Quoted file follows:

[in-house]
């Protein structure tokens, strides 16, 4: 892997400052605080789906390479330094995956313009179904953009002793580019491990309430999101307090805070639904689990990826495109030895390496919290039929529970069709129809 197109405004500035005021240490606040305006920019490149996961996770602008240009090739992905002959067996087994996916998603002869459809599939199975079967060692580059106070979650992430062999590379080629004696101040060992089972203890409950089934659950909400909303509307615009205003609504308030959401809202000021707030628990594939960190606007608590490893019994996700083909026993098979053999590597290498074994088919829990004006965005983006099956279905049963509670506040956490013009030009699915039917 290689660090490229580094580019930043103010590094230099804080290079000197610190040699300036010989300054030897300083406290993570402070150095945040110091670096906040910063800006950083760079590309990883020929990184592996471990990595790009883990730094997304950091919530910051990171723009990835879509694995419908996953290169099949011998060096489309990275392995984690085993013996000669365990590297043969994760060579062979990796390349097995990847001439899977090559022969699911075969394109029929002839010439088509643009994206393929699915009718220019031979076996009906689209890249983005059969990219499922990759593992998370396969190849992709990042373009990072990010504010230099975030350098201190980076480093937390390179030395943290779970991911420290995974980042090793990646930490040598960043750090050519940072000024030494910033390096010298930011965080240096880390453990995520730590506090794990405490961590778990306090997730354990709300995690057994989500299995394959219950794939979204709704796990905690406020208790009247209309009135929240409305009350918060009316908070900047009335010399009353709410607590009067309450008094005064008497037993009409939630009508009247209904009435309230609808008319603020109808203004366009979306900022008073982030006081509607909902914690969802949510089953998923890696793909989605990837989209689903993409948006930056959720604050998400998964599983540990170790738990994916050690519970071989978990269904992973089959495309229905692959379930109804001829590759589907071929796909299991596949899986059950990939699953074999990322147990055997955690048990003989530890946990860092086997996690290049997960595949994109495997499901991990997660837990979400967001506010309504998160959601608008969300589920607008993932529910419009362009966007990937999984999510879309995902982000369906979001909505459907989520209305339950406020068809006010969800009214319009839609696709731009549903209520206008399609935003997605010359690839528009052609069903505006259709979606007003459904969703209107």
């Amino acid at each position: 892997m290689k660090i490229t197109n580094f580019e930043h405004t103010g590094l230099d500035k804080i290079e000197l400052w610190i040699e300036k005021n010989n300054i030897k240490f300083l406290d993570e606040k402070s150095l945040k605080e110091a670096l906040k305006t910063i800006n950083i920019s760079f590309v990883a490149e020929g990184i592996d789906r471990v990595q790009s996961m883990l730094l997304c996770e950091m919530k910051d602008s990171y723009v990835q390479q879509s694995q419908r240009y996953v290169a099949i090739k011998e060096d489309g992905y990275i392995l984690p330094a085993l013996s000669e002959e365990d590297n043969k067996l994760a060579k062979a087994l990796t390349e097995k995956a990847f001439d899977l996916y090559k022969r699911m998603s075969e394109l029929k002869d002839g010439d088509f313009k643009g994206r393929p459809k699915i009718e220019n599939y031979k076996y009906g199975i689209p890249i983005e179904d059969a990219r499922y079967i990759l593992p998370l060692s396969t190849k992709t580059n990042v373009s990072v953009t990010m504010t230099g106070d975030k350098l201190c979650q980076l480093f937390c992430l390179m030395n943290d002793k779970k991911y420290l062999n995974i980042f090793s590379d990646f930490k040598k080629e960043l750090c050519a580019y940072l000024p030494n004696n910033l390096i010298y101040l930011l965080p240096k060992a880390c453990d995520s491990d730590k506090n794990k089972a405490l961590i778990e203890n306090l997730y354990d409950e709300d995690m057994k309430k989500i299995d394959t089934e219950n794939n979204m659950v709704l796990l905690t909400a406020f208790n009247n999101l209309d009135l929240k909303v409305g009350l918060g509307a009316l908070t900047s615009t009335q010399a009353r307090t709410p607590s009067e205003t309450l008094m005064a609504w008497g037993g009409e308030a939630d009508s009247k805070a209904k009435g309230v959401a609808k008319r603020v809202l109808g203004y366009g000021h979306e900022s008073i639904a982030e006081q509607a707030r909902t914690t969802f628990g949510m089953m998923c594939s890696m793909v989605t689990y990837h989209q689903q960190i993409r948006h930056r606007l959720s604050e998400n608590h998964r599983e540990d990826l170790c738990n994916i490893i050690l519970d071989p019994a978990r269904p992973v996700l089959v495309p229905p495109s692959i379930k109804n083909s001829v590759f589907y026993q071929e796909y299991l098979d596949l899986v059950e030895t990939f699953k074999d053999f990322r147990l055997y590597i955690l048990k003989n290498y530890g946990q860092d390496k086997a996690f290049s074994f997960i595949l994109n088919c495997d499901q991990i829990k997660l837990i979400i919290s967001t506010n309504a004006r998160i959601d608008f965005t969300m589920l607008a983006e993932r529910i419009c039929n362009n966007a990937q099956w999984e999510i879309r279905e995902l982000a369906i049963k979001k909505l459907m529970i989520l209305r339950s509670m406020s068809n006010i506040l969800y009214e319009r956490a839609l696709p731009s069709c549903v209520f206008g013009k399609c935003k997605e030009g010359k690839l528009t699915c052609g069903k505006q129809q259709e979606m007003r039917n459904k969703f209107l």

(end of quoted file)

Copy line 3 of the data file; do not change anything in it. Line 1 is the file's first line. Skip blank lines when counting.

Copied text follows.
């Amino acid at each position: 892997m290689k660090i490229t197109n580094f580019e930043h405004t103010g590094l230099d500035k804080i290079e000197l400052w610190i040699e300036k005021n010989n300054i030897k240490f300083l406290d993570e606040k402070s150095l945040k605080e110091a670096l906040k305006t910063i800006n950083i920019s760079f590309v990883a490149e020929g990184i592996d789906r471990v990595q790009s996961m883990l730094l997304c996770e950091m919530k910051d602008s990171y723009v990835q390479q879509s694995q419908r240009y996953v290169a099949i090739k011998e060096d489309g992905y990275i392995l984690p330094a085993l013996s000669e002959e365990d590297n043969k067996l994760a060579k062979a087994l990796t390349e097995k995956a990847f001439d899977l996916y090559k022969r699911m998603s075969e394109l029929k002869d002839g010439d088509f313009k643009g994206r393929p459809k699915i009718e220019n599939y031979k076996y009906g199975i689209p890249i983005e179904d059969a990219r499922y079967i990759l593992p998370l060692s396969t190849k992709t580059n990042v373009s990072v953009t990010m504010t230099g106070d975030k350098l201190c979650q980076l480093f937390c992430l390179m030395n943290d002793k779970k991911y420290l062999n995974i980042f090793s590379d990646f930490k040598k080629e960043l750090c050519a580019y940072l000024p030494n004696n910033l390096i010298y101040l930011l965080p240096k060992a880390c453990d995520s491990d730590k506090n794990k089972a405490l961590i778990e203890n306090l997730y354990d409950e709300d995690m057994k309430k989500i299995d394959t089934e219950n794939n979204m659950v709704l796990l905690t909400a406020f208790n009247n999101l209309d009135l929240k909303v409305g009350l918060g509307a009316l908070t900047s615009t009335q010399a009353r307090t709410p607590s009067e205003t309450l008094m005064a609504w008497g037993g009409e308030a939630d009508s009247k805070a209904k009435g309230v959401a609808k008319r603020v809202l109808g203004y366009g000021h979306e900022s008073i639904a982030e006081q509607a707030r909902t914690t969802f628990g949510m089953m998923c594939s890696m793909v989605t689990y990837h989209q689903q960190i993409r948006h930056r606007l959720s604050e998400n608590h998964r599983e540990d990826l170790c738990n994916i490893i050690l519970d071989p019994a978990r269904p992973v996700l089959v495309p229905p495109s692959i379930k109804n083909s001829v590759f589907y026993q071929e796909y299991l098979d596949l899986v059950e030895t990939f699953k074999d053999f990322r147990l055997y590597i955690l048990k003989n290498y530890g946990q860092d390496k086997a996690f290049s074994f997960i595949l994109n088919c495997d499901q991990i829990k997660l837990i979400i919290s967001t506010n309504a004006r998160i959601d608008f965005t969300m589920l607008a983006e993932r529910i419009c039929n362009n966007a990937q099956w999984e999510i879309r279905e995902l982000a369906i049963k979001k909505l459907m529970i989520l209305r339950s509670m406020s068809n006010i506040l969800y009214e319009r956490a839609l696709p731009s069709c549903v209520f206008g013009k399609c935003k997605e030009g010359k690839l528009t699915c052609g069903k505006q129809q259709e979606m007003r039917n459904k969703f209107l």